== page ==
In many of the markets that saw explosive growth during the pandemic, new supply coming online will depress rent appreciation this year, according to a special report from Yardi Matrix.
While the national average asking rents grew by 1.6% in 2023, some markets could end the year with slight negative growth. Yardi anticipates stronger growth in the working-class renter-by-necessity segment, as most of the new supply comprises upscale lifestyle units.
There is an expectation that absorption of the new supply will continue performing well in the markets that are receiving a large amount although it may take a year or so for the new supply to be fully absorbed.
The pandemic rent growth boomtowns—including Las Vegas (-2.5%); Boise, Idaho (-2.4%); Phoenix (-2.2%); and Austin, Texas (-1.6%)—saw the largest rent declines in 2023, the report notes. Medium-size cities with large universities were among the top performers. The list includes Madison, Wisconsin (9.5%); Knoxville, Tennessee (8.9%); and Syracuse, New York (8.1%).
As expected for 2023, most of the growth in most markets happened during the first half of the year with month-over-month growth peaking in April before falling in July then dipping into negative territory by September, Yardi says. “It is worth pointing out, however, that that general trajectory is in line with what would normally happen to asking rents sans a pandemic or other black swan event, although the timeline shifted forward by one or two months,” the report reads.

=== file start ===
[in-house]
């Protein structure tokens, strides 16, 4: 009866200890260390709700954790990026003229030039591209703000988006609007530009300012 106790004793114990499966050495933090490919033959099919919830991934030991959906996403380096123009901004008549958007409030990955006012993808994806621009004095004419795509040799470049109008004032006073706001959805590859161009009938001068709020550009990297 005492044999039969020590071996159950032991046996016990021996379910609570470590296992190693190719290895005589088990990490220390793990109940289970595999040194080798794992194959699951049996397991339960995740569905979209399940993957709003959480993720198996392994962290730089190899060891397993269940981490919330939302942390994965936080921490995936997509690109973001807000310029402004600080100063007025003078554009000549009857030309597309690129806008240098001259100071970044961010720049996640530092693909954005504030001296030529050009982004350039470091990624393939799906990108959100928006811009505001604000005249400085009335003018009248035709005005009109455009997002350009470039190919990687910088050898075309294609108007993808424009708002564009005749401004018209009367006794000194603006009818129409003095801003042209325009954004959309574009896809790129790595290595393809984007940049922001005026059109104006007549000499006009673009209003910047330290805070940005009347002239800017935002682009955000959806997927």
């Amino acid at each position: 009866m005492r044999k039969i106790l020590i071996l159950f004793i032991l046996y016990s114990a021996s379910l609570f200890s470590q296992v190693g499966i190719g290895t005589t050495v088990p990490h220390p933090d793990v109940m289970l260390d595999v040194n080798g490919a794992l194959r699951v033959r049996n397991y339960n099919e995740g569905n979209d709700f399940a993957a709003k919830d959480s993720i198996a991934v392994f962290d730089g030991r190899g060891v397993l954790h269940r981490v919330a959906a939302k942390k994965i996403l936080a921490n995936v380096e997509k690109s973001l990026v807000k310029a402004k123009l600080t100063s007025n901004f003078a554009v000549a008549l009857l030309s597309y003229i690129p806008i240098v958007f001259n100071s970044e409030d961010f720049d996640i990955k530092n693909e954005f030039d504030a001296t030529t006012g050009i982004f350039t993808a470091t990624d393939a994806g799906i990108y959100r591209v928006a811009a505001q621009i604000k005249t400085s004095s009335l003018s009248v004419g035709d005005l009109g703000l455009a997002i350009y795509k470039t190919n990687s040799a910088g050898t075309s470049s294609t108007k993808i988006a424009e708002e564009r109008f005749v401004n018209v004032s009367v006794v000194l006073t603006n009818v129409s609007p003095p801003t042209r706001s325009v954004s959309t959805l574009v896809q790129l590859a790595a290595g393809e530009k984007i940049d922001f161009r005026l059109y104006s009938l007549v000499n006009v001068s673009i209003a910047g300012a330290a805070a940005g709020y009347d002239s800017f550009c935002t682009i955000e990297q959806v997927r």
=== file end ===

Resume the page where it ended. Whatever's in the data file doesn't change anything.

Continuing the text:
The continued compression in the spread between in-place rents and asking rents is another key story in 2024, the report points out. Yardi notes that most markets still have a large gap between the two, but it will “continue to shrink as asking rent increases remain muted in the near term,” which also predicts that the national economy will “slow significantly for two or three quarters.”
Despite a bounce back in consumer confidence, Yardi says cracks are beginning to show through a decline in spending on luxury goods, falling bank account balances, record-high credit card balances, and substantial increases in delinquent credit accounts.
Because of higher interest rates making servicing that debt more difficult, consumers will have to cut spending to avoid default, Yardi notes. Looking ahead, as a historically large amount of supply goes online, Yardi expects modest growth of 0.8% in average national asking rents in 2024 with large variance across markets and time.
After absorption, Yardi predicts yearly growth to return to the usual 3% to 4% in asking rents experienced prior to the pandemic.